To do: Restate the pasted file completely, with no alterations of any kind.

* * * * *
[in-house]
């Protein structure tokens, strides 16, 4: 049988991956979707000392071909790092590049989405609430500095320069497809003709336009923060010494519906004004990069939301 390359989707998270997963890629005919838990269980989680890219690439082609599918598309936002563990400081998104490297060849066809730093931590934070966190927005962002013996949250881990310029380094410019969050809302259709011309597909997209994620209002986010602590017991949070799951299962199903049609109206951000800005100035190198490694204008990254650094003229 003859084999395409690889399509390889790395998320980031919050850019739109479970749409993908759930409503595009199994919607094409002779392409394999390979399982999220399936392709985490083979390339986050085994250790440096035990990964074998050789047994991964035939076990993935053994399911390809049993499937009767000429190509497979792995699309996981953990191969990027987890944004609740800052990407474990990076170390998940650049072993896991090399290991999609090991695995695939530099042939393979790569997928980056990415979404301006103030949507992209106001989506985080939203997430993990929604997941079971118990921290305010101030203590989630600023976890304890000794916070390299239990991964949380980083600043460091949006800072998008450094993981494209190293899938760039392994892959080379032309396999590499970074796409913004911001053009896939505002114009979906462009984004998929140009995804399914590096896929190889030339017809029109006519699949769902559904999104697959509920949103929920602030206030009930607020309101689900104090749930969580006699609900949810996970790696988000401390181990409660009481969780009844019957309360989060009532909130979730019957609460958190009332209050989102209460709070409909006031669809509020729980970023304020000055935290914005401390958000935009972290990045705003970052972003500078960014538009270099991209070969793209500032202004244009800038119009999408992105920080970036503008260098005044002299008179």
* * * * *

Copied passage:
[in-house]
């Protein structure tokens, strides 16, 4: 049988991956979707000392071909790092590049989405609430500095320069497809003709336009923060010494519906004004990069939301 390359989707998270997963890629005919838990269980989680890219690439082609599918598309936002563990400081998104490297060849066809730093931590934070966190927005962002013996949250881990310029380094410019969050809302259709011309597909997209994620209002986010602590017991949070799951299962199903049609109206951000800005100035190198490694204008990254650094003229 003859084999395409690889399509390889790395998320980031919050850019739109479970749409993908759930409503595009199994919607094409002779392409394999390979399982999220399936392709985490083979390339986050085994250790440096035990990964074998050789047994991964035939076990993935053994399911390809049993499937009767000429190509497979792995699309996981953990191969990027987890944004609740800052990407474990990076170390998940650049072993896991090399290991999609090991695995695939530099042939393979790569997928980056990415979404301006103030949507992209106001989506985080939203997430993990929604997941079971118990921290305010101030203590989630600023976890304890000794916070390299239990991964949380980083600043460091949006800072998008450094993981494209190293899938760039392994892959080379032309396999590499970074796409913004911001053009896939505002114009979906462009984004998929140009995804399914590096896929190889030339017809029109006519699949769902559904999104697959509920949103929920602030206030009930607020309101689900104090749930969580006699609900949810996970790696988000401390181990409660009481969780009844019957309360989060009532909130979730019957609460958190009332209050989102209460709070409909006031669809509020729980970023304020000055935290914005401390958000935009972290990045705003970052972003500078960014538009270099991209070969793209500032202004244009800038119009999408992105920080970036503008260098005044002299008179």